Whose Side Are You on?


November 15, 2020 • Bill Brunson • Matthew 25:31-46

Read Matthew 25:31-46 Jesus does not speak much about judges or Judgement Day, but in today’s passage we see Jesus on the throne separating the goats from the sheep or the unrighteous from the righteous. 1) Jesus used the images of sheep or goats to separate the faithful believers from pretenders and unbelievers. What is the criteria Jesus uses in our passage to determine if someone is a goat or a sheep? 2) Do you think a professed Christian can still be judged as unrighteous? Why or why not? Give examples. 3) The real evidence of a Christian is not just our beliefs, but also our actions. How well do your actions separate you from the unrighteous? What could you do to improve? 4) Judgment comes every single day in the things we do and the things we neglect to do. Do you agree with this statement? Why or why not? 5) What would happen if we treat every single person we meet as if that person was Christ: the guy at the freeway entrance asking for help, the worn out mom with two screaming children in the grocery check-out line, your friends, your family or the people you work with?


Blended • January 3, 2021 • Bill Brunson

Read John 1:1-18 We are told in our scripture passage that Jesus is the Light and the darkness can never overcome the Light. 1) What darkness in your life hides God’s Light? 2) How have you experienced the gift of Light shining in your own darkness? Give examples. 3) John’s prologue tells us that Jesus is the Light. How might it strip from us our false sense of importance to be regularly reminded that we are not the Light, but merely witness to it? 4) In The Message we are told “The Word became flesh and blood, and moved into the neighborhood.” Would your life change if Jesus lived next door to you? Why or why not? 5) What is the potential placed in you by God and how will you use it in 2021?

God, Worship, and Us

Blended • November 22, 2020 • Sherry Harris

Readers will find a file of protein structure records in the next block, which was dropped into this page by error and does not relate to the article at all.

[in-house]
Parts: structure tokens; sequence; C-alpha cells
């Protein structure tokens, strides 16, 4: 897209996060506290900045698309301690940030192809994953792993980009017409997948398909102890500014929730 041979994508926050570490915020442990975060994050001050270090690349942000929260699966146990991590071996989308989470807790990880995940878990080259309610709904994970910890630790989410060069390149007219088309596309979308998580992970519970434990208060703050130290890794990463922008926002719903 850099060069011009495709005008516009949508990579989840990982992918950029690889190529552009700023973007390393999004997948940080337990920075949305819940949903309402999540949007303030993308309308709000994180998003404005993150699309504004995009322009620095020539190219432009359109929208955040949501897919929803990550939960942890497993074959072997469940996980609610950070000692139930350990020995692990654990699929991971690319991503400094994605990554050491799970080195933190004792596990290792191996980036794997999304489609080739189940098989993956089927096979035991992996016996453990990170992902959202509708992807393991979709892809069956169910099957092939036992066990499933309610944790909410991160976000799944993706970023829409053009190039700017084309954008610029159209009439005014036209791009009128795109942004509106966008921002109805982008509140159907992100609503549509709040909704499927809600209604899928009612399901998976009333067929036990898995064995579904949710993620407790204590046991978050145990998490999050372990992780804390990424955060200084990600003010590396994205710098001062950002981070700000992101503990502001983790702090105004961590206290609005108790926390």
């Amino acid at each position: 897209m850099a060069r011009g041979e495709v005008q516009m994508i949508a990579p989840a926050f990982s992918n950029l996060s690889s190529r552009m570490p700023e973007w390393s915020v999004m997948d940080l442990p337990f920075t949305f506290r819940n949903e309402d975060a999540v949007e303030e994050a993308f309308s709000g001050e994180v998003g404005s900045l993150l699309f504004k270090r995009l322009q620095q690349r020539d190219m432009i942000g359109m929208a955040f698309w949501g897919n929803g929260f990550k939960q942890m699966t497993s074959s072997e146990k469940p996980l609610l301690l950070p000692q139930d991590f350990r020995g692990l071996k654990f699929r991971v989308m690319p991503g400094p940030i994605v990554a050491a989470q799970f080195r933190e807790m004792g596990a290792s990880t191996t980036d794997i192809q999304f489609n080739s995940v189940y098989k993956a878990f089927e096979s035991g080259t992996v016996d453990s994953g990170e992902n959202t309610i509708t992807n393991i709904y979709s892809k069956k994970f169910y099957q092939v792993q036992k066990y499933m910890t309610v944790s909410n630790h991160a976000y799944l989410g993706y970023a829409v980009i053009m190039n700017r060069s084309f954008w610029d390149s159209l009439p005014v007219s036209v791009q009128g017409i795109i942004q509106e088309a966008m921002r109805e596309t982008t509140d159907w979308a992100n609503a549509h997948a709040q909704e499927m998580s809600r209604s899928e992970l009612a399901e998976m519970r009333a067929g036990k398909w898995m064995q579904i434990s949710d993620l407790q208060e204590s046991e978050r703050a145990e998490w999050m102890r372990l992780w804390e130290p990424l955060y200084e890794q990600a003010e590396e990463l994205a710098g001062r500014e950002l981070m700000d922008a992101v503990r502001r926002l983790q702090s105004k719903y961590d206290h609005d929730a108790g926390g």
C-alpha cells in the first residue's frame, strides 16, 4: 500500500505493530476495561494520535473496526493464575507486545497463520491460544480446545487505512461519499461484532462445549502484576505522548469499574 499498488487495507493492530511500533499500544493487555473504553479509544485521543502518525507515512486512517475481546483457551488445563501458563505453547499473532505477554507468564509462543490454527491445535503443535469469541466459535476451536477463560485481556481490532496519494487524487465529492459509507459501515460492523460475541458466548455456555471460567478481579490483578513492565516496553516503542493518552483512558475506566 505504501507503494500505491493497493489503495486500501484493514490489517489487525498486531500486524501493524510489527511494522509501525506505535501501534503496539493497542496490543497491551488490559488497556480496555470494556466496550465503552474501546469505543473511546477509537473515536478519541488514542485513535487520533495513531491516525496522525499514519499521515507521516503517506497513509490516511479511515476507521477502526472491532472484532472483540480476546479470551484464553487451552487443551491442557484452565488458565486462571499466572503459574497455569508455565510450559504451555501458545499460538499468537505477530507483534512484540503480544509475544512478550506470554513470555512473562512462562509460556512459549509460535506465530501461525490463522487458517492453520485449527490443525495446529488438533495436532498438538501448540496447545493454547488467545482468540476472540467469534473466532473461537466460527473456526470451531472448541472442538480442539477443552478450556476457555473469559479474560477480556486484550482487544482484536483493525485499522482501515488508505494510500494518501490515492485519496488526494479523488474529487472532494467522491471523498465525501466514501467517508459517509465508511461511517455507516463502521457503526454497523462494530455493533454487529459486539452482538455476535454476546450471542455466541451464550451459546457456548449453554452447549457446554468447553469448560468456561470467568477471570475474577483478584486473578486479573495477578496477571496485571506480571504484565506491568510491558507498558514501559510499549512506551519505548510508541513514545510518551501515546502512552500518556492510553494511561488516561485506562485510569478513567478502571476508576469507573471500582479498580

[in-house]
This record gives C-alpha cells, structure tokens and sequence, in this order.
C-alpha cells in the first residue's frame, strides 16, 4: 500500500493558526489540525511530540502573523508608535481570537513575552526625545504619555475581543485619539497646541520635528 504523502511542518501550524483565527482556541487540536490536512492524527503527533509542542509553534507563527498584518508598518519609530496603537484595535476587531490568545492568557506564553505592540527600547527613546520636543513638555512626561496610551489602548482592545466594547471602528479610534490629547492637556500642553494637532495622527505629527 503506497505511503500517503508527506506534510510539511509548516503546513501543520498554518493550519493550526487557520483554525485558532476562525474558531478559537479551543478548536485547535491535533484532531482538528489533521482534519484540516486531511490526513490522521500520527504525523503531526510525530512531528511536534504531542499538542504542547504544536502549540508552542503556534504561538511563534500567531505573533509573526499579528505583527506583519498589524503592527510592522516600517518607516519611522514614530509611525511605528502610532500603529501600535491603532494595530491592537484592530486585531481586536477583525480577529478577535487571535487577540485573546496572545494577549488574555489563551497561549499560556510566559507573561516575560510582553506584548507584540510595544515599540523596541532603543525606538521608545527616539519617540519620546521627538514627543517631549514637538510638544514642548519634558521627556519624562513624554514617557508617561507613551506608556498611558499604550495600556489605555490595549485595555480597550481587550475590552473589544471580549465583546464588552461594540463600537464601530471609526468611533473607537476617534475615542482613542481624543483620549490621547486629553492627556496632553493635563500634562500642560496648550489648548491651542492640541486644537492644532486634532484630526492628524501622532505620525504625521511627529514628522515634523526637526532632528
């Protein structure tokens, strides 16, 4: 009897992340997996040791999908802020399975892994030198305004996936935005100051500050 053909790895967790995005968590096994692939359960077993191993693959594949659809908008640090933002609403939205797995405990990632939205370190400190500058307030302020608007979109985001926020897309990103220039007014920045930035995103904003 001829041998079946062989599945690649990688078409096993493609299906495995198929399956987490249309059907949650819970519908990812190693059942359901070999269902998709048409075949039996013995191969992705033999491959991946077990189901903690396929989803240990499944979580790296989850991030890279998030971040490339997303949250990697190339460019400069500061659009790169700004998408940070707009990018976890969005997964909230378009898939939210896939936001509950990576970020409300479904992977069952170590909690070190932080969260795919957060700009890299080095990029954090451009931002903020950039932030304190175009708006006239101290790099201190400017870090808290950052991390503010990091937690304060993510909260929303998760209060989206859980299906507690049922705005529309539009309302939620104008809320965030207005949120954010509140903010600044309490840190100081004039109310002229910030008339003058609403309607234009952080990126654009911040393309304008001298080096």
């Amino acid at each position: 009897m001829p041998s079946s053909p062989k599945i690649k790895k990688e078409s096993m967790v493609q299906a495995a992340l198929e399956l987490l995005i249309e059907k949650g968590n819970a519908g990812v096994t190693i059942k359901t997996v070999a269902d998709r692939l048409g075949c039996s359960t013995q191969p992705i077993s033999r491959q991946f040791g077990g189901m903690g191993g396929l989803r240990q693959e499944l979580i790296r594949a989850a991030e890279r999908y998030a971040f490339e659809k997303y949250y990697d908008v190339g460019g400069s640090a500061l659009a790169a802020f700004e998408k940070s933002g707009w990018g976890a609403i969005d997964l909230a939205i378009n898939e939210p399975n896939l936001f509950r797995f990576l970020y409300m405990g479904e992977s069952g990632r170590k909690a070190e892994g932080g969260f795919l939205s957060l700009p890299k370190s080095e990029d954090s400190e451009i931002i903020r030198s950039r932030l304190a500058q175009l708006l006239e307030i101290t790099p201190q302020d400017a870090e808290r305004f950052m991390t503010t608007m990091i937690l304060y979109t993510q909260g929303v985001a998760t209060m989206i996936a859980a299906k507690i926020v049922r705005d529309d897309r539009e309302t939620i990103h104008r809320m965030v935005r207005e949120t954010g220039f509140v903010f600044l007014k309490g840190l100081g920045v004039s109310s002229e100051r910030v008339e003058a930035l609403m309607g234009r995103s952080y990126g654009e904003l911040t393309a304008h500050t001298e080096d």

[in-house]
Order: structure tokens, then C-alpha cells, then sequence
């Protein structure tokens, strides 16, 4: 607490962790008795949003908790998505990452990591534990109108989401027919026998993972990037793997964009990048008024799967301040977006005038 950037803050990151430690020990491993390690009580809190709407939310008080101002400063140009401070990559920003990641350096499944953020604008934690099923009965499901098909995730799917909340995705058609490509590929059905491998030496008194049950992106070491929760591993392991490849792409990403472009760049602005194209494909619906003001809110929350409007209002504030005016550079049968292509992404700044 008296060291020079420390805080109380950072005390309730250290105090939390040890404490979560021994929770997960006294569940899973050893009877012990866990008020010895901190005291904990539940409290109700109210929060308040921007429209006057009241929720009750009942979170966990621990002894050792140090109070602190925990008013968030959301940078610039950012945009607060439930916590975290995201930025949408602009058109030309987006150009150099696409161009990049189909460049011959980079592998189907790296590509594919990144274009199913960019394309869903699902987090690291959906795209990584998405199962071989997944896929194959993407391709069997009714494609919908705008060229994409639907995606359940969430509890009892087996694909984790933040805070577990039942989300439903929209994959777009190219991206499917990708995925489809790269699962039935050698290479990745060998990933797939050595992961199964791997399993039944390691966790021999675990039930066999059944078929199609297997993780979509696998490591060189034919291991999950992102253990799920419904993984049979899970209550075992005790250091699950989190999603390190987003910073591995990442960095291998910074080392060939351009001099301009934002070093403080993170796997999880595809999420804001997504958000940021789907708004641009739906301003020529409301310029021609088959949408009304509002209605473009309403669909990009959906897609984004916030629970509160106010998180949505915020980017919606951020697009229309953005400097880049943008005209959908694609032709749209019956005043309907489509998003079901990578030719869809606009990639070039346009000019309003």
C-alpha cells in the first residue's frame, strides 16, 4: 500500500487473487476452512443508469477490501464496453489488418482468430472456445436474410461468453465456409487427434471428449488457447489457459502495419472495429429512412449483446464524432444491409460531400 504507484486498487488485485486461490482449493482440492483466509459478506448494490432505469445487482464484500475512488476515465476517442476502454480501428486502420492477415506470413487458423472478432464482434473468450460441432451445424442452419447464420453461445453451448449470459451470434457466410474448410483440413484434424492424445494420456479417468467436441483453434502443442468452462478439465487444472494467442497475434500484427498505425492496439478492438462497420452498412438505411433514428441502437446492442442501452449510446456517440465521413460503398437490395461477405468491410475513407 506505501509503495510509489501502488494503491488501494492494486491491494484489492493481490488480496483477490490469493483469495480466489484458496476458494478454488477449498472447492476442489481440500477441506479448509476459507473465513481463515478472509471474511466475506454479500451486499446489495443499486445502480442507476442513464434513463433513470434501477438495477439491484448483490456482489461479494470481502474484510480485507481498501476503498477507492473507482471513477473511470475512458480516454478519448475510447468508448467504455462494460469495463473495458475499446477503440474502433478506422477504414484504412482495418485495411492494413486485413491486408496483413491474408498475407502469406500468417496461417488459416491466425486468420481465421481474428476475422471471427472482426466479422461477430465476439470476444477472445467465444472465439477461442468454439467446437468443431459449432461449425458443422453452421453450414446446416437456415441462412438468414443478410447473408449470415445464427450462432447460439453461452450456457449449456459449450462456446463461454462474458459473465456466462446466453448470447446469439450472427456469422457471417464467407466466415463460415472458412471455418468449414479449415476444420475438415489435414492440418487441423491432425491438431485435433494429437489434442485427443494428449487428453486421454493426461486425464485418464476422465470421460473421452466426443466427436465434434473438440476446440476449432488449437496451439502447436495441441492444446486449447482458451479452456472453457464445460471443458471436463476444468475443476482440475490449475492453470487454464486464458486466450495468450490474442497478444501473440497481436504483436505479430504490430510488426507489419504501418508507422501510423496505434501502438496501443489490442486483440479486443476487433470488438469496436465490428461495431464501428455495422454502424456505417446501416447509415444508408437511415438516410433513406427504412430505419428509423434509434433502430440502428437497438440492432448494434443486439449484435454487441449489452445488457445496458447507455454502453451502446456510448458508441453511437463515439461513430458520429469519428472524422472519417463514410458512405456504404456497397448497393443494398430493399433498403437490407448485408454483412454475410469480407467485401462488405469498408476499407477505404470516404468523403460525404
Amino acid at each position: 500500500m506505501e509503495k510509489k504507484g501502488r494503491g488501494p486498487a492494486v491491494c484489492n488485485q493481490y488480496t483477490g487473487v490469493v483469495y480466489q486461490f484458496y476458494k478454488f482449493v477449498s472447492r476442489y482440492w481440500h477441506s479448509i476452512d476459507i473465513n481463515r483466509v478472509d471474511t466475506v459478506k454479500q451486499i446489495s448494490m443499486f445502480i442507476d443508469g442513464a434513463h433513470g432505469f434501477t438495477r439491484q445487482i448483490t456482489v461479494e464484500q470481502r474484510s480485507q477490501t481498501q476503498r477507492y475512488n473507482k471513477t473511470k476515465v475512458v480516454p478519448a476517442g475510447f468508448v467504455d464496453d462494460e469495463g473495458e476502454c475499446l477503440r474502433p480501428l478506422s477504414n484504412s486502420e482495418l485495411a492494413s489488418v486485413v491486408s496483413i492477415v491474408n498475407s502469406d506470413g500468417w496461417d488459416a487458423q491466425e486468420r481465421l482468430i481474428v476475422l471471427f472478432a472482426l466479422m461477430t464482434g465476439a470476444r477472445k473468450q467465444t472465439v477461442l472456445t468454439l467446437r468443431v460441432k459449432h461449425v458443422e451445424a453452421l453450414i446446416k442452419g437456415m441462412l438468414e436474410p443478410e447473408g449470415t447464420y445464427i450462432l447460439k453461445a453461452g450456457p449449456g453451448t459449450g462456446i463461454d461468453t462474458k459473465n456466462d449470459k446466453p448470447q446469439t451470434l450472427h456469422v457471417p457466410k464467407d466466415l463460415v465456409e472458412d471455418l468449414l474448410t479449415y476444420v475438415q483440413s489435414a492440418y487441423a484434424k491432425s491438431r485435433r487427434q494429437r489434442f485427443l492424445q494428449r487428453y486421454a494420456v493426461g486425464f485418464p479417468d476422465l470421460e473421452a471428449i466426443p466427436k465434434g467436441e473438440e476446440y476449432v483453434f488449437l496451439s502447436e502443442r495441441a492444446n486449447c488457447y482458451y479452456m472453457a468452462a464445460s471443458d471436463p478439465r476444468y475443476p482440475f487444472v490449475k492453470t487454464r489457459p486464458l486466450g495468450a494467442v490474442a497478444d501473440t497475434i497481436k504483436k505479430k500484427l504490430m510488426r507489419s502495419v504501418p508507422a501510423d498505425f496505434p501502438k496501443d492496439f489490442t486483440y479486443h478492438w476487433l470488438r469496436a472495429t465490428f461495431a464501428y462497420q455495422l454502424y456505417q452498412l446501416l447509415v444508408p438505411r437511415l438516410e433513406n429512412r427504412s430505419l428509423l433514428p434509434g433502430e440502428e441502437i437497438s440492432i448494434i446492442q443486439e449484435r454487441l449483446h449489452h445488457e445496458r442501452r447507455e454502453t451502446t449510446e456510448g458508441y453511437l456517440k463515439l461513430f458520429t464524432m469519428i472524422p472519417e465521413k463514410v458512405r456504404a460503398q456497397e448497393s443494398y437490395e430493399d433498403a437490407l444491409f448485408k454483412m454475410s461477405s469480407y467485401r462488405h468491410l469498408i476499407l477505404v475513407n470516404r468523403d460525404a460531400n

Read Psalm 100:1-5 1) Covid-19 has already taken so many of the traditions and rituals that form a web of love for our lives. How are you dealing with the necessary changes of a Thanksgiving and even Christmas in a pandemic? 2) The words of today’s psalm speak of singing, joy, gratitude, and thanksgiving. Is it difficult to find those emotions at this particular point in your life? Why or why not? 3) What does it mean to you that we are God’s people and the sheep of his pasture? Where do you find comfort in that verse? 4) How are you living out the joyful words of our Psalm reading in a world filled with fear, confusion, and grief for the life that has been taken away from you because of the pandemic? 5) No matter what your Thanksgiving may look like this year, what will you be grateful for in 2020?

Foolish Virgins

Blended • November 8, 2020 • Kipp McClurg

Read Matthew 25:1-13 (New International Version) 1) Before hearing the sermon on the parable of the Ten Bridesmaids, what did the story mean to you? Is it one of your favorites or one you mostly ignore? Why? 2) 2020 is a year of confusion, upheaval and unanswered questions; it was a time of confusions, upheaval, and unanswered questions when Jesus told this parable. Why do you think Jesus used a story about five wise bridesmaids who had extra oil and five foolish bridesmaids who ran out of oil? What point was Jesus trying to make to his listeners then and now? 3) Which set of bridesmaids do you most identify with: the wise or the foolish? 4) There were three main points in the sermon: 1. The Bridegroom intends to return. 2. No one knows when the return will happen. 3. Plan for a long wait or a short wait. Discuss these points and what they mean to your life now. 5) We must be prepared for Christ’s return spiritually, mentally, and physically. Do you feel prepared in those three areas? What else could you do to get ready?